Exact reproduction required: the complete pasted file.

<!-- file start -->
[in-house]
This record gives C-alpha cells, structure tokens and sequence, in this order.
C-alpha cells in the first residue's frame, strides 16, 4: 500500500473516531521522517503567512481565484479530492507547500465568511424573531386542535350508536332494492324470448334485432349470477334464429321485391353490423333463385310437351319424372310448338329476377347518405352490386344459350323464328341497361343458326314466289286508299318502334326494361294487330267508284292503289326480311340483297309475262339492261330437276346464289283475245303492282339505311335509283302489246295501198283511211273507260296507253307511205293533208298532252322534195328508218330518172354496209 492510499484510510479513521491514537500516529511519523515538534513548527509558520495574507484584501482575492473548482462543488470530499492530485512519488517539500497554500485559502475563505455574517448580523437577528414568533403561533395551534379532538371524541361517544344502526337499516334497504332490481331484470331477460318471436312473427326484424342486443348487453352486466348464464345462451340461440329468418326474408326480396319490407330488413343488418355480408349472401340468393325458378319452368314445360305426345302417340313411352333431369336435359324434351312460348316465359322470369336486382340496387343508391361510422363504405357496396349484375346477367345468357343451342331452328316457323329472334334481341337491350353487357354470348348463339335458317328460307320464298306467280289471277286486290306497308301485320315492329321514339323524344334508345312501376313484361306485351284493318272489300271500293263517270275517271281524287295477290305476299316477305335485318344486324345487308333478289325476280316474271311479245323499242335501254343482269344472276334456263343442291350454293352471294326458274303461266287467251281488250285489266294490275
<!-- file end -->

[in-house]
This record gives C-alpha cells, structure tokens and sequence, in this order.
C-alpha cells in the first residue's frame, strides 16, 4: 500500500473516531521522517503567512481565484479530492507547500465568511424573531386542535350508536332494492324470448334485432349470477334464429321485391353490423333463385310437351319424372310448338329476377347518405352490386344459350323464328341497361343458326314466289286508299318502334326494361294487330267508284292503289326480311340483297309475262339492261330437276346464289283475245303492282339505311335509283302489246295501198283511211273507260296507253307511205293533208298532252322534195328508218330518172354496209 492510499484510510479513521491514537500516529511519523515538534513548527509558520495574507484584501482575492473548482462543488470530499492530485512519488517539500497554500485559502475563505455574517448580523437577528414568533403561533395551534379532538371524541361517544344502526337499516334497504332490481331484470331477460318471436312473427326484424342486443348487453352486466348464464345462451340461440329468418326474408326480396319490407330488413343488418355480408349472401340468393325458378319452368314445360305426345302417340313411352333431369336435359324434351312460348316465359322470369336486382340496387343508391361510422363504405357496396349484375346477367345468357343451342331452328316457323329472334334481341337491350353487357354470348348463339335458317328460307320464298306467280289471277286486290306497308301485320315492329321514339323524344334508345312501376313484361306485351284493318272489300271500293263517270275517271281524287295477290305476299316477305335485318344486324345487308333478289325476280316474271311479245323499242335501254343482269344472276334456263343442291350454293352471294326458274303461266287467251281488250285489266294490275